I dared not think of my future life; or of the next day, that was to be the beginning of that hopeless future. I was obliged to bind my thoughts to the present and all its dreariness; and a kind of dull apathetic feeling, which was too dull for despair, took possession of me that night. While I was sitting there Mr. Hawkehurst came to me, and told me that my father had become involved in a quarrel, under circumstances of a very shameful nature, which I need not tell you, darling. He recommended me to leave Forêtdechêne — indeed, almost insisted that I should do so. He wanted to rescue me from that miserable life. Your lover had noble and generous impulses even then, you see, dear; at his worst he was not all bad, and needed only your gentle influence to purify and elevate his character. He gave me all the money he possessed to pay the expenses of my journey. Ah, what a dreary journey! I left Forêtdechêne in the chill daybreak, and travelled third class, with dreadful Belgians who smelt of garlic, to Antwerp. I slept at a very humble inn near the quay, and started for England by the Baron Osy at noon next day. I cannot tell you how lonely I felt on board the steamer. I had travelled uncomfortably before, but never without my father and Valentine — and he had been always kind to me. If we were shabbily dressed, and people thought ill of us, I did not care. The spirit of Bohemianism must have been very strong with me in those days. I remembered how we had sat together on the same boat watching the sleepy shores of Holland, or making fun of our respectable fellow-passengers. Now I was quite alone. People stared at me rudely and unkindly, as I thought. I could not afford to dine or breakfast with the rest; and I was weak enough to feel wounded by the idea that people would guess my motive for shunning the savoury banquets that sent up such horrid odours to the deck where I sat, trying to read a tattered Tauchnitz novel. And the end of my journey? Ah, Charlotte, you can never imagine what it is to travel like that, without knowing whether there is any haven, any shelter for you at the end of your wanderings! I knew that at a certain hour we were to arrive at St. Katharine’s Dock, but beyond that I knew nothing. I counted my money. There was just enough to pay for a cab that would carry me to Hyde Lodge. I should land there penniless. And what if my cousin Priscilla should refuse to receive me? For a moment I fancied even that possible; and I pictured myself walking about London, hungry and homeless.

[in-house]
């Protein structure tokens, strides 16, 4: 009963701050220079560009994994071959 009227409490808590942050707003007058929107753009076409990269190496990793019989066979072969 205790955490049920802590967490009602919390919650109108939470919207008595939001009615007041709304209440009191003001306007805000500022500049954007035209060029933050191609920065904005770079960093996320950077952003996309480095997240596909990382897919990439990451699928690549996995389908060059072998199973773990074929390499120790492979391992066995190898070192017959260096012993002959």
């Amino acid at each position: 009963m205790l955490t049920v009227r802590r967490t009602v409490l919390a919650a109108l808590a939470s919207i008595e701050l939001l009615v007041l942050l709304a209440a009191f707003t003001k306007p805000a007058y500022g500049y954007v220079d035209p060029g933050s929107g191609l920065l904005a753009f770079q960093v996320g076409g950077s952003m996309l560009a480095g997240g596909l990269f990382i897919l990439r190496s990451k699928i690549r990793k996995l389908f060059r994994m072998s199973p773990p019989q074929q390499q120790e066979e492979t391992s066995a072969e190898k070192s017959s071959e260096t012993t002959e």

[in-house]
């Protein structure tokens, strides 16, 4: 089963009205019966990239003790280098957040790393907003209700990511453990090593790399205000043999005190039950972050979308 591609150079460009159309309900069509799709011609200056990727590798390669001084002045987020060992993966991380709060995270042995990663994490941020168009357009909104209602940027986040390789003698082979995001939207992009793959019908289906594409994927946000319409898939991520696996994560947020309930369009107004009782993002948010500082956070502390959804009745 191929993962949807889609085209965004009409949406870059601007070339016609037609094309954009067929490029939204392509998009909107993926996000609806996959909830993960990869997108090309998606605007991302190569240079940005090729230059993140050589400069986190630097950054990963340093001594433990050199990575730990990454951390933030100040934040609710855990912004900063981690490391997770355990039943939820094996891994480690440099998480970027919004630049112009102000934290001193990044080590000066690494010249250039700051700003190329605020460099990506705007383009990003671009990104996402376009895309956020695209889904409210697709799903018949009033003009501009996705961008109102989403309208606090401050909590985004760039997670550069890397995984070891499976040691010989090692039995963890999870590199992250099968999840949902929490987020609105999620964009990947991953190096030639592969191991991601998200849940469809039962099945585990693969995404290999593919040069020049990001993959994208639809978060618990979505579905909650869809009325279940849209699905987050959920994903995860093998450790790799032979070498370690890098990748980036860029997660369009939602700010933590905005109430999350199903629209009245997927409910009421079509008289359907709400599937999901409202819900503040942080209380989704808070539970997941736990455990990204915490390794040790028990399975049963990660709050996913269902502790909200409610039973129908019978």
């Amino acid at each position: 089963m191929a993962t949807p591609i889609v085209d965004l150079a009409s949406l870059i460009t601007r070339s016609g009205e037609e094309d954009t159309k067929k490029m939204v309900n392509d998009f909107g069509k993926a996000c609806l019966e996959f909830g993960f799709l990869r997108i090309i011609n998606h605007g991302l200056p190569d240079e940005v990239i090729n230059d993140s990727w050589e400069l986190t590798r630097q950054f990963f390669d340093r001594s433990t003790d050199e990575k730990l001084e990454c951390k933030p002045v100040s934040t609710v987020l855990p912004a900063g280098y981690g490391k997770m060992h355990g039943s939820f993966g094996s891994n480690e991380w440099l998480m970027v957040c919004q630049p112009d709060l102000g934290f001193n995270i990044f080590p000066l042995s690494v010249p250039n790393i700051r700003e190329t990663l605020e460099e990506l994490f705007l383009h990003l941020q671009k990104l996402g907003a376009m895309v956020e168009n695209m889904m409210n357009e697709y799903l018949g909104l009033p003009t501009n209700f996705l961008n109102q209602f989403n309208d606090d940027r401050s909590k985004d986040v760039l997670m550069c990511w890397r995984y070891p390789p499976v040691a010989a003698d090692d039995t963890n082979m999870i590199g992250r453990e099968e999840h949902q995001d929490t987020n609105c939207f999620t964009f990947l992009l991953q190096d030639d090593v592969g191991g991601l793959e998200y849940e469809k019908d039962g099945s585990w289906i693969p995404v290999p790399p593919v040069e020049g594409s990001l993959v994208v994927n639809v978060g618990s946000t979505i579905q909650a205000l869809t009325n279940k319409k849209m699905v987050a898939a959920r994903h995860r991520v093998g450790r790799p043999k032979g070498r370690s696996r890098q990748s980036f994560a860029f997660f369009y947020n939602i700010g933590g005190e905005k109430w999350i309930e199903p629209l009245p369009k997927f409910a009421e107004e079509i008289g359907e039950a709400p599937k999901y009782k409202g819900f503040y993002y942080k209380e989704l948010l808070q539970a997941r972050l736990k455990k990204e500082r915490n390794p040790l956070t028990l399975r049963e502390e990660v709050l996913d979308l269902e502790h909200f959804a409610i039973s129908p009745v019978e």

This was my last journey. I have dwelt upon it longer than I need have done; but I want you to understand what it is that makes Gustave Lenoble dear to me. If you could feel the contrast between the past and the present as I felt it when I stood on the deck of the Dover packet with him by my side, you would know why I love him, and am grateful to him. We stood side by side, watching the waves and talking of our future, while my father enjoyed a nap in one of the little deck cabins. To Gustave that future seems very bright and clear; to me it seems unutterably strange that the future can be anything but a dismal terra incognita, from the contemplation of which it is wise to refrain.